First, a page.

"Nice to see the tearooms open again"
Tom Fergusson, Springfield, Canterbury
Once a coal town with two mines open during the 1870s, Springfield boasted seven shops and a Bank of New Zealand. The railway arrived in Springfield in 1880 and the Midland Railway Line's access to the coast didn't break through until the opening of the Otira Tunnel in the 1920s.
As this line was built in stages it enabled the Cobb and Co Stage coach, owned by Cassidy and Young to be based here for 50 years. This service carried on from where the train stopped for passengers, mail and freight through hardy conditions of floods and hair raising descents through the Alps to Hokitika during the gold mining days.The opening of the Otira Tunnel saw an increase in rail traffic and up to 70 rail staff were based in Springfield for many years. During this time the introduction of the KB steam engines was evident with six engines being specifically built for this section of track between Springfield and Arthur's Pass. They were the strongest engines built in the steam era.
Today the Midland Line is World famous for the Tranz Alpine Journey and stops in at the Springfield Railway Station daily to welcome people on board before following the spectacular Waimakariri Gorge and on to Greymouth.The Station was once the refreshment stop for thousands of passengers passing through Springfield. Remember the great railways pie or fruit cake and tea or coffee served up in the thick "never to break" railway cups. Even Rosie the old English sheep dog would come and meet the passengers for her daily pie.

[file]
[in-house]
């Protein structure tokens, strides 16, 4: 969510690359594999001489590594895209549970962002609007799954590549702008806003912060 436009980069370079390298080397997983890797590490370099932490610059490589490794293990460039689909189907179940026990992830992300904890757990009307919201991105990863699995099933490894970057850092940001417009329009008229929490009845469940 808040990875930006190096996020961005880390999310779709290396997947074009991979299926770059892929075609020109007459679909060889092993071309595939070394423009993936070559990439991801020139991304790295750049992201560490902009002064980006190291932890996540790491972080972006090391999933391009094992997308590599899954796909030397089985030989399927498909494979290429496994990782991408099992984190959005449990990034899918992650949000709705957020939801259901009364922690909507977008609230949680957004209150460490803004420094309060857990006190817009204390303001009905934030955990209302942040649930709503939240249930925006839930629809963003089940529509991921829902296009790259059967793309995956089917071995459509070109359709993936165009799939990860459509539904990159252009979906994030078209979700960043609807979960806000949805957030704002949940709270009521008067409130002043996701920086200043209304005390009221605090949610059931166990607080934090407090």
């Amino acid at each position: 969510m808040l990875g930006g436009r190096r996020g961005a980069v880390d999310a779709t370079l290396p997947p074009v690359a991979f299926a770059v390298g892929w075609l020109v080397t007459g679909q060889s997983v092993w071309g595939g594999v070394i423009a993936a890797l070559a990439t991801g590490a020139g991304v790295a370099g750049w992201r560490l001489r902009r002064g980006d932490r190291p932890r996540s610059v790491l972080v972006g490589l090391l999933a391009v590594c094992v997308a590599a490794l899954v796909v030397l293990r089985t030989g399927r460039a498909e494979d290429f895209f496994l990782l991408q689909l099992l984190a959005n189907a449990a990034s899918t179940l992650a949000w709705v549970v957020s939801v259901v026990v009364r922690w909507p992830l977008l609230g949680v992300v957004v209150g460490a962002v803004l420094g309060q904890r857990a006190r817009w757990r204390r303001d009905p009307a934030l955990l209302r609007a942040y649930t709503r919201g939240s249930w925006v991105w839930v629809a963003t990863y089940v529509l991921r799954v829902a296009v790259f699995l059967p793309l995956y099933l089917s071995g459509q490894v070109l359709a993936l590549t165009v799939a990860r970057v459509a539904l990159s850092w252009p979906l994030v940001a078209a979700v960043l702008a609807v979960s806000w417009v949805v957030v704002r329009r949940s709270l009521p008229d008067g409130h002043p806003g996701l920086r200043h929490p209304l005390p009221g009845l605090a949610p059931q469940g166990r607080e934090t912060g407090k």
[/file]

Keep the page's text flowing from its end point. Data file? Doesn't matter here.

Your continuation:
Refresh Rooms over the years
"Rosie ' the pie eating dog!
The Waimakariri River has been used over the years for recreation including the early trials of Sir William Hamilton's jetboat in the early 1950s and is still widely used today with jet boating tours heading up the spectacular Waimak Gorge along with fishing, and the kayaking leg of the infamous Coast to Coast Event.
Coast to Coast Event
"Rewi Alley was born in Springfield on 2 December 1897 and was named after Rewi Maniapoto, a Maori chief famous for his resistance to the British military during the New Zealand Wars of the 1860's. In 1916 Alley koined the NZ Army and wa sent to serve in France. While there he met some Chinese men who had been sent to work for the Allied Armies. After the war Alley tried farming in New Zealand but then in 1927 he decided to go to China where he worked his adult life. You can visit his memorial which the Chinese carved out of limestone and also read about his life and history at the kiosk in the memorial park east end of Springfield."
Rewi Alley, Statue in Springfield made by the Chinese to commerate his work in China.
"Great to see where Grandmother was born. Lovely place."
Margaret, Perth, WA, Australia